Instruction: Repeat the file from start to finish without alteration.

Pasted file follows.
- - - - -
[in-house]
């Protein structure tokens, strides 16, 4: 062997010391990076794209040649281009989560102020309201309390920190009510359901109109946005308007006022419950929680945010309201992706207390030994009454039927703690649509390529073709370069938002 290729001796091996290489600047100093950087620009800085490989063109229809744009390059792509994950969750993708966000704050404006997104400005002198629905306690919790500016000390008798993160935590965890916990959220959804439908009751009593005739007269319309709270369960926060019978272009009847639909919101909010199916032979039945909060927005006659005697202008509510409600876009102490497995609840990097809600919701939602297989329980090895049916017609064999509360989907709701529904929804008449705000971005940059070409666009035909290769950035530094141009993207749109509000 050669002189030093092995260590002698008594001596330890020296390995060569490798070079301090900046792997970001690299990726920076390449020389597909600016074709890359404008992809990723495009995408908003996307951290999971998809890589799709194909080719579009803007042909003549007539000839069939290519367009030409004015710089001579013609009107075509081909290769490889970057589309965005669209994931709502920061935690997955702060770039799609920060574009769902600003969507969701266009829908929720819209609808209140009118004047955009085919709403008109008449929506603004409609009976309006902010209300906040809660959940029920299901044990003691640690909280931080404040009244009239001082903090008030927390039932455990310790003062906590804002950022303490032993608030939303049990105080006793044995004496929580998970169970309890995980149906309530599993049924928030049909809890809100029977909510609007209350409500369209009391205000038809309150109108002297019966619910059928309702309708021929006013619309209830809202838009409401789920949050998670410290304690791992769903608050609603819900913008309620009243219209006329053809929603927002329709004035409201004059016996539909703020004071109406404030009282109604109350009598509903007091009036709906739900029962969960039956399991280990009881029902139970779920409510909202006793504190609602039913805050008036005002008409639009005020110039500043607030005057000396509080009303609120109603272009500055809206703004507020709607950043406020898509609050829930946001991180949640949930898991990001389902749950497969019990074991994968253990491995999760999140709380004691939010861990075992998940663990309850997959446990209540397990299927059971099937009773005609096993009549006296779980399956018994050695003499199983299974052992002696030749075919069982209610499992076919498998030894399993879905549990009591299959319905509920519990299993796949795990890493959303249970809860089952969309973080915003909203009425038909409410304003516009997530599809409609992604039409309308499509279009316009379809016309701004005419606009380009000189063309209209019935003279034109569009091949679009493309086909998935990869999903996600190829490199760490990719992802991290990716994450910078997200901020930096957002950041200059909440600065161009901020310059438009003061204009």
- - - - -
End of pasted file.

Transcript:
[in-house]
């Protein structure tokens, strides 16, 4: 062997010391990076794209040649281009989560102020309201309390920190009510359901109109946005308007006022419950929680945010309201992706207390030994009454039927703690649509390529073709370069938002 290729001796091996290489600047100093950087620009800085490989063109229809744009390059792509994950969750993708966000704050404006997104400005002198629905306690919790500016000390008798993160935590965890916990959220959804439908009751009593005739007269319309709270369960926060019978272009009847639909919101909010199916032979039945909060927005006659005697202008509510409600876009102490497995609840990097809600919701939602297989329980090895049916017609064999509360989907709701529904929804008449705000971005940059070409666009035909290769950035530094141009993207749109509000 050669002189030093092995260590002698008594001596330890020296390995060569490798070079301090900046792997970001690299990726920076390449020389597909600016074709890359404008992809990723495009995408908003996307951290999971998809890589799709194909080719579009803007042909003549007539000839069939290519367009030409004015710089001579013609009107075509081909290769490889970057589309965005669209994931709502920061935690997955702060770039799609920060574009769902600003969507969701266009829908929720819209609808209140009118004047955009085919709403008109008449929506603004409609009976309006902010209300906040809660959940029920299901044990003691640690909280931080404040009244009239001082903090008030927390039932455990310790003062906590804002950022303490032993608030939303049990105080006793044995004496929580998970169970309890995980149906309530599993049924928030049909809890809100029977909510609007209350409500369209009391205000038809309150109108002297019966619910059928309702309708021929006013619309209830809202838009409401789920949050998670410290304690791992769903608050609603819900913008309620009243219209006329053809929603927002329709004035409201004059016996539909703020004071109406404030009282109604109350009598509903007091009036709906739900029962969960039956399991280990009881029902139970779920409510909202006793504190609602039913805050008036005002008409639009005020110039500043607030005057000396509080009303609120109603272009500055809206703004507020709607950043406020898509609050829930946001991180949640949930898991990001389902749950497969019990074991994968253990491995999760999140709380004691939010861990075992998940663990309850997959446990209540397990299927059971099937009773005609096993009549006296779980399956018994050695003499199983299974052992002696030749075919069982209610499992076919498998030894399993879905549990009591299959319905509920519990299993796949795990890493959303249970809860089952969309973080915003909203009425038909409410304003516009997530599809409609992604039409309308499509279009316009379809016309701004005419606009380009000189063309209209019935003279034109569009091949679009493309086909998935990869999903996600190829490199760490990719992802991290990716994450910078997200901020930096957002950041200059909440600065161009901020310059438009003061204009």